Spain Natural Gas
Sources: The Library of Congress Country Studies; CIA World Factbook
In order to reduce Spain's dependence on imported oil, PEN encouraged natural gas consumption. Efforts to redirect the use of fuels were successful, and in the 1980s the consumption of natural gas increased faster than that of any other fuel. Total natural gas demand doubled between 1973 and 1984, and in 1987 it accounted for 3.85 percent of all energy consumption. Energy planners hoped to increase this share to 7 percent by 1992.
Domestic production of natural gas began in 1984 with the development of the Serrablo field; two years later the Gaviota field went into operation. In 1987 domestic production supplied about one-sixth of Spain's natural gas consumption, and observers anticipated that its share might rise to as much as one-third by 1990. Domestic production shortfalls were taken up by imports from Algeria and Libya under long-term contracts. In 1988 it was agreed that Spain's gradually expanding gas pipeline network would be connected to the European network, and Norwegian gas was scheduled to begin arriving in Spain in 1992.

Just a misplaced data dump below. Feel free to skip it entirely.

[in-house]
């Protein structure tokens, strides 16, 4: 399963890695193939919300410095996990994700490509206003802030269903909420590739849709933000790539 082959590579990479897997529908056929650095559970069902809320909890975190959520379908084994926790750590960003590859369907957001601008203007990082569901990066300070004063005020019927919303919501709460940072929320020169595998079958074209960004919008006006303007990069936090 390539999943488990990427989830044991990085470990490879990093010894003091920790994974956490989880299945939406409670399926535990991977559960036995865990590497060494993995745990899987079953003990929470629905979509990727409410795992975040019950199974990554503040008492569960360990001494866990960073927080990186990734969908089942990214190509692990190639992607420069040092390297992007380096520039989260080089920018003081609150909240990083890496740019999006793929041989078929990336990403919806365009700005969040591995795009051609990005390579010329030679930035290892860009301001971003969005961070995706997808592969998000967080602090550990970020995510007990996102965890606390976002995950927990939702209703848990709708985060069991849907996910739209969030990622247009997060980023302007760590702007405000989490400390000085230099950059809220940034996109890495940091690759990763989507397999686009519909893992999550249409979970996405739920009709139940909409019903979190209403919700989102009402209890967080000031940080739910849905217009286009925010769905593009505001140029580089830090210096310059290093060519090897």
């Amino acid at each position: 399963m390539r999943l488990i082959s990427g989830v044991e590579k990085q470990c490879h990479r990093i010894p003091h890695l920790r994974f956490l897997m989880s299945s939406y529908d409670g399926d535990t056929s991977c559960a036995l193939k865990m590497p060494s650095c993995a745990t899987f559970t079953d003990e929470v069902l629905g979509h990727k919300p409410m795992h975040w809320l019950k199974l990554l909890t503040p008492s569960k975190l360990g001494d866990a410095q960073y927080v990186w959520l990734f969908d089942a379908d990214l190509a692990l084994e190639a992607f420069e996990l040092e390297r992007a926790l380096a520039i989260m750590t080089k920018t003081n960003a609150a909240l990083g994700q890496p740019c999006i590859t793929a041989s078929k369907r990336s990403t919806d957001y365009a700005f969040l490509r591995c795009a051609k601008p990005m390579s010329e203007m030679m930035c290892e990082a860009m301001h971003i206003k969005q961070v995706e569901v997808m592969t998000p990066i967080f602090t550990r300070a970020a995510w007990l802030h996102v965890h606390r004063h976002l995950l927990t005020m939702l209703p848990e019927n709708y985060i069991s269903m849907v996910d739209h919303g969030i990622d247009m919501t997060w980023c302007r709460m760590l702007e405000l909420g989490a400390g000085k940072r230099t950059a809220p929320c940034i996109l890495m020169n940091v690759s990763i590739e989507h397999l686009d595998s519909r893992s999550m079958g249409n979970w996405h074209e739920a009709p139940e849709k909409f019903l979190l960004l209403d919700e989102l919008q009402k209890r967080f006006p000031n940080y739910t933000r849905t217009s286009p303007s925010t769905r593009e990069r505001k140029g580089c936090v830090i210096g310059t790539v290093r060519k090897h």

Data as of December 1988
NOTE: The information regarding Spain on this page is re-published from The Library of Congress Country Studies and the CIA World Factbook. No claims are made regarding the accuracy of Spain Natural Gas information contained here. All suggestions for corrections of any errors about Spain Natural Gas should be addressed to the Library of Congress and the CIA.